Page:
And there is a terrific scene where the Fraulein, choosing the four men who will accompany her on her final mission, asks those willing to die to step forward. She chooses the ones not willing to die. When asking one of these soldiers why he stayed back he replied that she wouldn’t want to know if he could speak Flemish if he was so expendable.

The Fraulein is always one step ahead of her pursuers, changing clothes and hair color to make redundant any description of her, and knowing a double bluff when she sees one. In France as a maid she turns seductress to win the trust of scientist Dr Saforet (Capucine) who has developed a new, deadlier, strain of poison gas. It’s unclear whether, appalled at the potential loss of life to her fellow Germans, this is her motivation to turn spy or whether at this point she is already an accomplished agent. In the final section she takes command of the entire operation.

What distinguishes this from the run-of-the-mill spy adventure is, for a start, not just the female spy, how easily she dupes her male counterparts, and that the British are apt just to be as expedient as the Germans, but the savage reality of the war played out against a British and German upper class sensibility. When a train full of Red Cross nurses arrives at the front, the wounded men have to be beaten back; Foreman thinks it unsporting to use a firing squad; a German general refuses to award the Fraulein a medal because Kitchener was a friend of his; and the Doktor’s masquerade as a Red Cross nurse goes unchallenged because she adopts the persona of a countess.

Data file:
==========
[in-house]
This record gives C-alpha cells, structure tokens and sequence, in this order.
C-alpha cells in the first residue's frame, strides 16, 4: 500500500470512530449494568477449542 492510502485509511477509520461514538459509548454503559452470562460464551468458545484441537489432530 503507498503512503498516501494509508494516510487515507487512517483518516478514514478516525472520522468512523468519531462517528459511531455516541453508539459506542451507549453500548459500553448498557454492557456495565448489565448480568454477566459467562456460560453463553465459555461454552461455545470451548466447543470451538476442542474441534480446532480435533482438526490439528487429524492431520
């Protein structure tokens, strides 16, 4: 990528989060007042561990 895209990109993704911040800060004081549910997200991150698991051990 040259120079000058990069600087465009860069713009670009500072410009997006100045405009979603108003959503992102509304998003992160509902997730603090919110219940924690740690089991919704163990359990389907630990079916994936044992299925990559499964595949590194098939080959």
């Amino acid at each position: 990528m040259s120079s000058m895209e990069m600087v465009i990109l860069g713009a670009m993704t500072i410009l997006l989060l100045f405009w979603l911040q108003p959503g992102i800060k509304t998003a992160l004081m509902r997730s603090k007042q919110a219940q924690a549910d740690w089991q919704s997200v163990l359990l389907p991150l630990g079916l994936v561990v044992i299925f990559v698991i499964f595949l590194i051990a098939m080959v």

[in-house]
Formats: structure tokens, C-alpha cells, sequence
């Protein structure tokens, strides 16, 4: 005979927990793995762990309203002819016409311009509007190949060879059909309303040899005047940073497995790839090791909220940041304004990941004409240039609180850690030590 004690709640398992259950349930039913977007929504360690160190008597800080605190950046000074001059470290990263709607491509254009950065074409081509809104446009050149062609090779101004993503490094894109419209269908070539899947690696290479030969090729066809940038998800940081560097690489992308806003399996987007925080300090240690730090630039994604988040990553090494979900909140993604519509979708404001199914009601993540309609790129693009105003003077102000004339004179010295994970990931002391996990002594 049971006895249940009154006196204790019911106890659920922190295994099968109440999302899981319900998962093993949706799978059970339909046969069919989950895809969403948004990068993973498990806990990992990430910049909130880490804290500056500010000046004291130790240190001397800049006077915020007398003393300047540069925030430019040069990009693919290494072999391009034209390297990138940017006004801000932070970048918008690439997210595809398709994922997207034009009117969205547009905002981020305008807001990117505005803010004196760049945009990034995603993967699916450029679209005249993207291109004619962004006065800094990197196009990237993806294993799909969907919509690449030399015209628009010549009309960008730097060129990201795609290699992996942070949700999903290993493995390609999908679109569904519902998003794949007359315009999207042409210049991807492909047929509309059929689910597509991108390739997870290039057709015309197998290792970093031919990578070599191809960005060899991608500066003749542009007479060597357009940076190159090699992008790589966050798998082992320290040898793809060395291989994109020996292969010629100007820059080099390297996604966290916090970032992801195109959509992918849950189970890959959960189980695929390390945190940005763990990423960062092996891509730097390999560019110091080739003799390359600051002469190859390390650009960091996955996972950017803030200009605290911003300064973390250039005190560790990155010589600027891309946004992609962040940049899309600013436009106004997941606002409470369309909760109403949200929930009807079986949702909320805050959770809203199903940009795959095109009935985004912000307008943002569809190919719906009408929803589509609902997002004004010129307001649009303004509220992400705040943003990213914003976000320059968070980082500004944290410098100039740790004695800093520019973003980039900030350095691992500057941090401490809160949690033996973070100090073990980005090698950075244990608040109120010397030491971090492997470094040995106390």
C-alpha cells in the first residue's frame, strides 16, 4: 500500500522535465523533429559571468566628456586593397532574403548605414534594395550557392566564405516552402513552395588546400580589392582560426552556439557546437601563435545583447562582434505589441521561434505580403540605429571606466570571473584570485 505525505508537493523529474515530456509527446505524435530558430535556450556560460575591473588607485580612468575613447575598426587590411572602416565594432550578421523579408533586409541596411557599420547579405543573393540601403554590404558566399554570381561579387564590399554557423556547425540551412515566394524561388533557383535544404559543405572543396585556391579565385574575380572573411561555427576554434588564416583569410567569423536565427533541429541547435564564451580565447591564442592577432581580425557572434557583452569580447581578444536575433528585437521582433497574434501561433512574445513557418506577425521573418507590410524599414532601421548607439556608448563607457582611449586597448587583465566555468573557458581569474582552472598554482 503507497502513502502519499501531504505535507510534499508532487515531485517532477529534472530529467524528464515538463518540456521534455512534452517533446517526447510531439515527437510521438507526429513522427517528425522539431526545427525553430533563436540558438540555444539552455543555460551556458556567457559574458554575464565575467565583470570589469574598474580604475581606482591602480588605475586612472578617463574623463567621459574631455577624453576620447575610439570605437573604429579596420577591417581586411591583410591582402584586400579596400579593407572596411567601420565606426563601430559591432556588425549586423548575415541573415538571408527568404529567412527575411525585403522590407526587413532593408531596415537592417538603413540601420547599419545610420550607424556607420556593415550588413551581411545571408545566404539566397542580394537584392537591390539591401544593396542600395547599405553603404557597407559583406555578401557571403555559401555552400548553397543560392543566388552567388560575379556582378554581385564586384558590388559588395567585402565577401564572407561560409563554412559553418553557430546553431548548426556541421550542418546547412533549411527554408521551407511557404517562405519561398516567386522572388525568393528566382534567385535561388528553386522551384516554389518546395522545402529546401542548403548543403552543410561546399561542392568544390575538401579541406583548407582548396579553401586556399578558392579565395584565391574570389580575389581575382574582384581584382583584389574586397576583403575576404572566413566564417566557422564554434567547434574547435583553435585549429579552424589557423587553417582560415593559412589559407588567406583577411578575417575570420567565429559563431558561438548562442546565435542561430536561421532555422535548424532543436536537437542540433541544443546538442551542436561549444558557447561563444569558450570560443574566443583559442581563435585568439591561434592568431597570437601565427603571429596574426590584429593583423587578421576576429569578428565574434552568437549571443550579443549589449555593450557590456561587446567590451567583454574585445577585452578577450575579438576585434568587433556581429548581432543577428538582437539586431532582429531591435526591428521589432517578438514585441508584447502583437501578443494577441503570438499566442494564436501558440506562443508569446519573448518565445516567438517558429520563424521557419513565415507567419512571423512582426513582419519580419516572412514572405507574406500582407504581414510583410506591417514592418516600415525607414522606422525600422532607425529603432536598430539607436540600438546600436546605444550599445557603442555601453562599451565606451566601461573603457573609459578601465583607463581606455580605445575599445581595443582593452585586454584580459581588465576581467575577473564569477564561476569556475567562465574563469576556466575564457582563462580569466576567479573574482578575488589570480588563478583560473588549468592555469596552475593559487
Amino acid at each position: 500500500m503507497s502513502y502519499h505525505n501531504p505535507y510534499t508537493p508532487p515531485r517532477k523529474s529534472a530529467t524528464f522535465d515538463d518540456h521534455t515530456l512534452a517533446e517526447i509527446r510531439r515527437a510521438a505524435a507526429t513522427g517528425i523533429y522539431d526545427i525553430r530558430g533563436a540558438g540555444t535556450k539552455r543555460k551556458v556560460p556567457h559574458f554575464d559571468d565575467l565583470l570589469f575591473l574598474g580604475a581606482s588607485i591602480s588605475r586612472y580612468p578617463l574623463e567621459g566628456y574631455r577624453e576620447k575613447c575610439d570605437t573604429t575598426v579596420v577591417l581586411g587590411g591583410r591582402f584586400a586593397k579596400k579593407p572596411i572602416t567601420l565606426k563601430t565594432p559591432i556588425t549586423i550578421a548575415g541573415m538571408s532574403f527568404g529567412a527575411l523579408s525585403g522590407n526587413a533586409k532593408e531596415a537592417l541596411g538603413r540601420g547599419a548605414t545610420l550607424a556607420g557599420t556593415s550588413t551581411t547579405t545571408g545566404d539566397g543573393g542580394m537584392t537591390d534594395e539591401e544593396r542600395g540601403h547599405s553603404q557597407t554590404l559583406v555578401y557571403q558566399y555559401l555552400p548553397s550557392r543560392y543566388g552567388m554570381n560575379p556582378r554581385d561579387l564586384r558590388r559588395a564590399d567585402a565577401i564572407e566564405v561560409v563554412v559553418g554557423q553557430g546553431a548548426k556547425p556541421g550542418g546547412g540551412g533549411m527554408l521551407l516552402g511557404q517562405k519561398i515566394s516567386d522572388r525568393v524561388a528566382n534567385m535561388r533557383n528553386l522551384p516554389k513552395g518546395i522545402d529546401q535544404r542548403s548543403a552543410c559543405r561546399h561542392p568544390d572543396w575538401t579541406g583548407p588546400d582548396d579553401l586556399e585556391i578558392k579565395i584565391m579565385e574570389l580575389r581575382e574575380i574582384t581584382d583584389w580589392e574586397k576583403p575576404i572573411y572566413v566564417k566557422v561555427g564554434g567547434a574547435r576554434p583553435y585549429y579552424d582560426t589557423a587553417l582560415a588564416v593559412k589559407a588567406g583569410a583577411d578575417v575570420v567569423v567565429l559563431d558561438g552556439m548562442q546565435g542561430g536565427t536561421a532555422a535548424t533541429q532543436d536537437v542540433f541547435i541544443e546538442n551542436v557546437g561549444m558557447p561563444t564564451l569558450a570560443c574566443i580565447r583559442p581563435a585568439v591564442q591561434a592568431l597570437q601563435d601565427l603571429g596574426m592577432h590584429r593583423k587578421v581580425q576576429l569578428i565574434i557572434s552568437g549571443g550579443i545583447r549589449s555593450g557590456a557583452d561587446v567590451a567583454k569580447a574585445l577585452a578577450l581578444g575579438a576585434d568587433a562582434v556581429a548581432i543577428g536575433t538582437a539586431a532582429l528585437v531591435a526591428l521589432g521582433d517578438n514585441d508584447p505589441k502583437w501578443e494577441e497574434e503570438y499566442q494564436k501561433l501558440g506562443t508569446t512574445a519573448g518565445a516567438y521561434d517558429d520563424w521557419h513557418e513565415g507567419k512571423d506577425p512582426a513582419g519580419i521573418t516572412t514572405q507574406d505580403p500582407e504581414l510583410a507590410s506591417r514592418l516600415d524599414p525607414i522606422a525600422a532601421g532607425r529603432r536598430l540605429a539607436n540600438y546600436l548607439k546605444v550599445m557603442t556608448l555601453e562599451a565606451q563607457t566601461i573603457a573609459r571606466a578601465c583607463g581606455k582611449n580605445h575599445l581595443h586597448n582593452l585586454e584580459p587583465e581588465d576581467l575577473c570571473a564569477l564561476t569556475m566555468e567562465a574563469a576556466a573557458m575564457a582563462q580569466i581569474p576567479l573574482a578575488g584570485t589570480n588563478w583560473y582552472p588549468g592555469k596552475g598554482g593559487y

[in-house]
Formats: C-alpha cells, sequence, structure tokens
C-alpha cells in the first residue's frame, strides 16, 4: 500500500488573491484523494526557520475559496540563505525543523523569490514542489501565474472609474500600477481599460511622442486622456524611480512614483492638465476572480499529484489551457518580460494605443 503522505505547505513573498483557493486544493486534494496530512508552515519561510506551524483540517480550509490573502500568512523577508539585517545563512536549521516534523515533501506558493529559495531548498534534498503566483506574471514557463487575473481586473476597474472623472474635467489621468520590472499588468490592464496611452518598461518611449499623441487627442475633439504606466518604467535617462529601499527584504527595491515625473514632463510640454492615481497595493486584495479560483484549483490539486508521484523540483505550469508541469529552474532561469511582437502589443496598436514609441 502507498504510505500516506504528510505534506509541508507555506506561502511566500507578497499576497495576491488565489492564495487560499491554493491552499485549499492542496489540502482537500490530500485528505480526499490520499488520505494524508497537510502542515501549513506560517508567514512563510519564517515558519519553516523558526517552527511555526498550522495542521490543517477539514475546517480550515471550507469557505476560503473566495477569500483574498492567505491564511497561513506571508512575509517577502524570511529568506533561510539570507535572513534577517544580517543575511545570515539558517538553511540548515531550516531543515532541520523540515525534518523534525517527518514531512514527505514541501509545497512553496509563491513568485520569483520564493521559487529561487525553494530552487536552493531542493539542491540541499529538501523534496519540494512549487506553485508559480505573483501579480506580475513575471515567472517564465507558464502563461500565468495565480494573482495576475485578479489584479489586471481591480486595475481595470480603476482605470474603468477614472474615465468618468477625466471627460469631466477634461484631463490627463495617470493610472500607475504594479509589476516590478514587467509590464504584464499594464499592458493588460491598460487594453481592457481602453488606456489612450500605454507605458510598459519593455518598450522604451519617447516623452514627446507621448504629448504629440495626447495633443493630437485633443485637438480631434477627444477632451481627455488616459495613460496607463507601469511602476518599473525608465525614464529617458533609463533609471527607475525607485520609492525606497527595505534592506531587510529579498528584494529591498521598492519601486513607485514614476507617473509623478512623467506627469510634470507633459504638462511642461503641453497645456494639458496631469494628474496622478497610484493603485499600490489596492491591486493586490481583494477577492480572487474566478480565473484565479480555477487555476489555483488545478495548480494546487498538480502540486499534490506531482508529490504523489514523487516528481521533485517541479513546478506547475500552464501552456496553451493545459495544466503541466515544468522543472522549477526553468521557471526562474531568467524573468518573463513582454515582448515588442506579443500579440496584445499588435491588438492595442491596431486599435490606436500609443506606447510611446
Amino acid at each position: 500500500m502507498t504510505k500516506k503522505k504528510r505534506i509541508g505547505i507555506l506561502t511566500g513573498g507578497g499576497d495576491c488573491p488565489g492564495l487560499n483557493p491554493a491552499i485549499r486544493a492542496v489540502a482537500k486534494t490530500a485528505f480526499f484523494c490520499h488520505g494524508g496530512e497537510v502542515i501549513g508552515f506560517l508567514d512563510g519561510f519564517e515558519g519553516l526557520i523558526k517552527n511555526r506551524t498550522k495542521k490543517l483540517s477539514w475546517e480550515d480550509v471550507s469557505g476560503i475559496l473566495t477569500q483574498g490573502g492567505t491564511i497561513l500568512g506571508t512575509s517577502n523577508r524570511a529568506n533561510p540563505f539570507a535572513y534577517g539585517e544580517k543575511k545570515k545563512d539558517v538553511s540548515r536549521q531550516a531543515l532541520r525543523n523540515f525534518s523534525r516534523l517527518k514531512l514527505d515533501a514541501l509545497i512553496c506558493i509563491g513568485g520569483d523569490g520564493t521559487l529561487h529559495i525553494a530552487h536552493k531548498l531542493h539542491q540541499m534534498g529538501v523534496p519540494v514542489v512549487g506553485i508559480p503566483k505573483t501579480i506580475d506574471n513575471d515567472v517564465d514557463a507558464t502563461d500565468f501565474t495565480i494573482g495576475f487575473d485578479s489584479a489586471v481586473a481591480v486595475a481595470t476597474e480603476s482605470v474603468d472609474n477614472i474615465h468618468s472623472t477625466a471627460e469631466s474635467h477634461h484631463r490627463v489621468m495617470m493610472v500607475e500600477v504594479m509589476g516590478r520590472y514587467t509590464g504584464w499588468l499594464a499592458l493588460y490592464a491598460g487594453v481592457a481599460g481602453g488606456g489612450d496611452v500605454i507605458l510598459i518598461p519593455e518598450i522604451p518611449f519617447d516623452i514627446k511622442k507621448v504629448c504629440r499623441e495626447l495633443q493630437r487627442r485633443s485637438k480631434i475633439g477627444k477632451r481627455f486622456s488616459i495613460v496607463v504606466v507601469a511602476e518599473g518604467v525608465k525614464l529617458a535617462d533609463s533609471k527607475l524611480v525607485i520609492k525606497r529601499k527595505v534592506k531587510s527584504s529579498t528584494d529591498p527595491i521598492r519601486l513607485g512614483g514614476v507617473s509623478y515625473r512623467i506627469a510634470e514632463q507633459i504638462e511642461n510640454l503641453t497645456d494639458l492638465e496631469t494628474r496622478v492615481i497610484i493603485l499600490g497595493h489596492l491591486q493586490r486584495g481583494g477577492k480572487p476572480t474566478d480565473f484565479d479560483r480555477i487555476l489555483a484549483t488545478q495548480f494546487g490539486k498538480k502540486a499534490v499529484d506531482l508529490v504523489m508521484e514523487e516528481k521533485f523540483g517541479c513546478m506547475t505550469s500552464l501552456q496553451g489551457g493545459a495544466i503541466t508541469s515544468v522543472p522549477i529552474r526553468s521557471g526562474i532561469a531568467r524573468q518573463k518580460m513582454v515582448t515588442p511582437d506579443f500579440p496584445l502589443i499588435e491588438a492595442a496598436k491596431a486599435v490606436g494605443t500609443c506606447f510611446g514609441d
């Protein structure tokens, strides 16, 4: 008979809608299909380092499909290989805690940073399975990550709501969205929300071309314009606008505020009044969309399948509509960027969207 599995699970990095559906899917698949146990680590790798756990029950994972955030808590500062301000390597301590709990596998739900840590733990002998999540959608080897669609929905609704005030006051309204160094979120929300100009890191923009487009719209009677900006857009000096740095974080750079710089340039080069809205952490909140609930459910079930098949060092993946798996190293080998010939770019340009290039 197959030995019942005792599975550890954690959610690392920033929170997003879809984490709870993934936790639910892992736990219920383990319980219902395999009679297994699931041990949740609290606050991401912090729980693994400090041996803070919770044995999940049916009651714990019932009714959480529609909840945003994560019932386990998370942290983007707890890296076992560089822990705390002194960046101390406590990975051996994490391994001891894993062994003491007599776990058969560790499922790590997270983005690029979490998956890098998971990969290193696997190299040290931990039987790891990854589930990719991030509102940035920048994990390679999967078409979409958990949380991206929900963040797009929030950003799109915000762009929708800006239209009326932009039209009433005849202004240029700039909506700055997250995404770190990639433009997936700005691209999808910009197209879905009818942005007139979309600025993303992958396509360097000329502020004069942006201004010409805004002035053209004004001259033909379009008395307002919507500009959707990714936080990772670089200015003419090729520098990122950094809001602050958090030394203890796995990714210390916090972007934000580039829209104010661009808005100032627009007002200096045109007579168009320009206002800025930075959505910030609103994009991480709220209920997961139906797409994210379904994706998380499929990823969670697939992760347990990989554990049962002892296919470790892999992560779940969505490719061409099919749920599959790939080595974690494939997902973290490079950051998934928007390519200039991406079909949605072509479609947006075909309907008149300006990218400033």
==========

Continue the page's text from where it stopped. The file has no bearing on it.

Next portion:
Far from being an evil genius, the Doktor is depicted as a woman alarmed at the prospect of thousands of her countrymen being killed and Germany losing the war. In order to cram in all the episodes, her later romance is somewhat condensed but the emotional response it triggers is given full vent. And there is tenderness in her affair with Dr Saforet, hair combing a prelude to exploring feelings for each other.